Santigold - 99 Cents - Albums - Reviews - Soundblab

Santigold - 99 Cents

by Jim Harris Rating:6 Release Date:2016-02-26

Santigo, Santigoing, but not quite Santigone yet. Santigold is back, however, and in between her gigs as a model and merchandiser, Santi White comes back into the pop world with 99¢, and if you are of the pop persuasion and like Grimes and M.I.A. and the like, then you shouldn’t be too disappointed with this one. 

While Santigold released an absolutely classic 2008 self-titled album that had her bursting pop bubbles in all directions (dub, glam, hip-hop pop), her 2012 release came in a bit lower, as she tried to match the wow and impact by employing all sorts of bigtime producers to turn her songs into magic. So what about 99¢?

Lyrically she makes fun of the fact that nobody buys music anymore and you have to have a day job to live your dream. (Join the club, Santi.)  No, Santigold has a great voice that elevates her reggae-lite songs to another level.  The electronics, dub, and semi-power beats on such songs as ‘Can’t Get Enough Of Myself’ and ‘Rendezvous Girl’   accentuate her voice nicely but for the most part, her light-hearted attacks on the industry, mixed with nothing much more musically inspiring than the other electro-pop princesses out there, have her cranking out a fairly strong but not overwhelming effort.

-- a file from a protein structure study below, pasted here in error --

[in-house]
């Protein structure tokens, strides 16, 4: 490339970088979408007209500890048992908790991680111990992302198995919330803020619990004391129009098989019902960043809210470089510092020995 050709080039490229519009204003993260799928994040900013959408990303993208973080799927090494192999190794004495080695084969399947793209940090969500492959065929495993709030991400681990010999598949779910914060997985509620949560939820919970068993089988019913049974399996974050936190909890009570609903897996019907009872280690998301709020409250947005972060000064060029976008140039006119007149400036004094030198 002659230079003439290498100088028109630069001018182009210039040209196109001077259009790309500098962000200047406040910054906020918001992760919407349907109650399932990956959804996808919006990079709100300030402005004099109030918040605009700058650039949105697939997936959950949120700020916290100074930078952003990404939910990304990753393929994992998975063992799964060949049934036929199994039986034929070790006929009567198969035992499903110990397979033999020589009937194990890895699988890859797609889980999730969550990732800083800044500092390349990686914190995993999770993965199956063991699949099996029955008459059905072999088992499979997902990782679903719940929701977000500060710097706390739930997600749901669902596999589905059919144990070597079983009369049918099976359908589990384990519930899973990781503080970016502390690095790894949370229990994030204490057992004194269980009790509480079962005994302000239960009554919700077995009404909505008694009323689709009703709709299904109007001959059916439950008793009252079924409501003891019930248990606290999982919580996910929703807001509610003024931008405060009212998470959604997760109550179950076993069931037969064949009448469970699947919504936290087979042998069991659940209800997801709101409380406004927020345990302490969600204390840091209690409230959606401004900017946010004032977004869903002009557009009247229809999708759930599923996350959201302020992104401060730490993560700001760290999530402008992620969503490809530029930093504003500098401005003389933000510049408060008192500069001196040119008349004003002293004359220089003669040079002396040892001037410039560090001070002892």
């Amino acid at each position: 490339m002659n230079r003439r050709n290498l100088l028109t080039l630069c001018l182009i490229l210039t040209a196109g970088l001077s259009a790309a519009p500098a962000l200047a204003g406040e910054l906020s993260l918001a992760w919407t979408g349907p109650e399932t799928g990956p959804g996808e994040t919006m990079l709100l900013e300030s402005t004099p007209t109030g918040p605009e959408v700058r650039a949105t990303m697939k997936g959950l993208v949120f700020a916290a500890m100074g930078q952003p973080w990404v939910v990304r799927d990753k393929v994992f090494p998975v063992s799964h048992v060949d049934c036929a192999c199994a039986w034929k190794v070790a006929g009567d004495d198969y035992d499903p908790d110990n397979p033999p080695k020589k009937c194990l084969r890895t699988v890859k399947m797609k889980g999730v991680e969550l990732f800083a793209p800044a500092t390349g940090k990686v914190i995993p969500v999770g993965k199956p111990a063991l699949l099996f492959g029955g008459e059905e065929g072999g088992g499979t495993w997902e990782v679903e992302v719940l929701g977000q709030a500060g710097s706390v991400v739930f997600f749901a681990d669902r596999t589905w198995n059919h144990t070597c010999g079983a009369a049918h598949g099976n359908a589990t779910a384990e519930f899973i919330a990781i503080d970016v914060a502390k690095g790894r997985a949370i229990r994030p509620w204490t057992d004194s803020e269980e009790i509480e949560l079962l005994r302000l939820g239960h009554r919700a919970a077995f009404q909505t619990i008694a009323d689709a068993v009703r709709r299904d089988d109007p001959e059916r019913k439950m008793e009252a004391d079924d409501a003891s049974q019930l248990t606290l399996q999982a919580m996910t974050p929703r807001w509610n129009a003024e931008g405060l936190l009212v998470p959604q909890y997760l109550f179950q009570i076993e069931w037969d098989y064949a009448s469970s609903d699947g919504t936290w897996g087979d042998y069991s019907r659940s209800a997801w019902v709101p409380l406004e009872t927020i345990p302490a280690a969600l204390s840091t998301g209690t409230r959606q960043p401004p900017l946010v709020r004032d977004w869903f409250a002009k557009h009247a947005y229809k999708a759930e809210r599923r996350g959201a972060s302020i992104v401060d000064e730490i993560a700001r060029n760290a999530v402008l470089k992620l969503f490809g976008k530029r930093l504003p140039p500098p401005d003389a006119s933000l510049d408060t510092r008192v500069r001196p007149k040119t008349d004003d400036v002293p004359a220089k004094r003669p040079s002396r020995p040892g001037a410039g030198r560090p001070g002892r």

While she mixes it up a little better than Grimes and some of her more sedate songs like ‘Before the Fire’ and 'Chasing Shadows" I find more interesting than most pop songs because of her rich and interesting voice, Santigold comes across with none of the potency of a sexually-charged M.I.A on virtually any of the tracks.

99¢, regardless of the digs she is trying to make about an unforgiving music industry, comes across as a bit too rushed, a bit too casual (The banter song with the hip hop dude, gag), and ultimately like a contractual agreement album, which essentially makes her lyrics sound like whining.  She probably did all right with her Catching Fire soundtrack song, correct?  No, perhaps next time, Santigold can expend less time complaining, and little more time crafting stronger, less fluffy, more inspired song structures.  Or she just might become Santigone.

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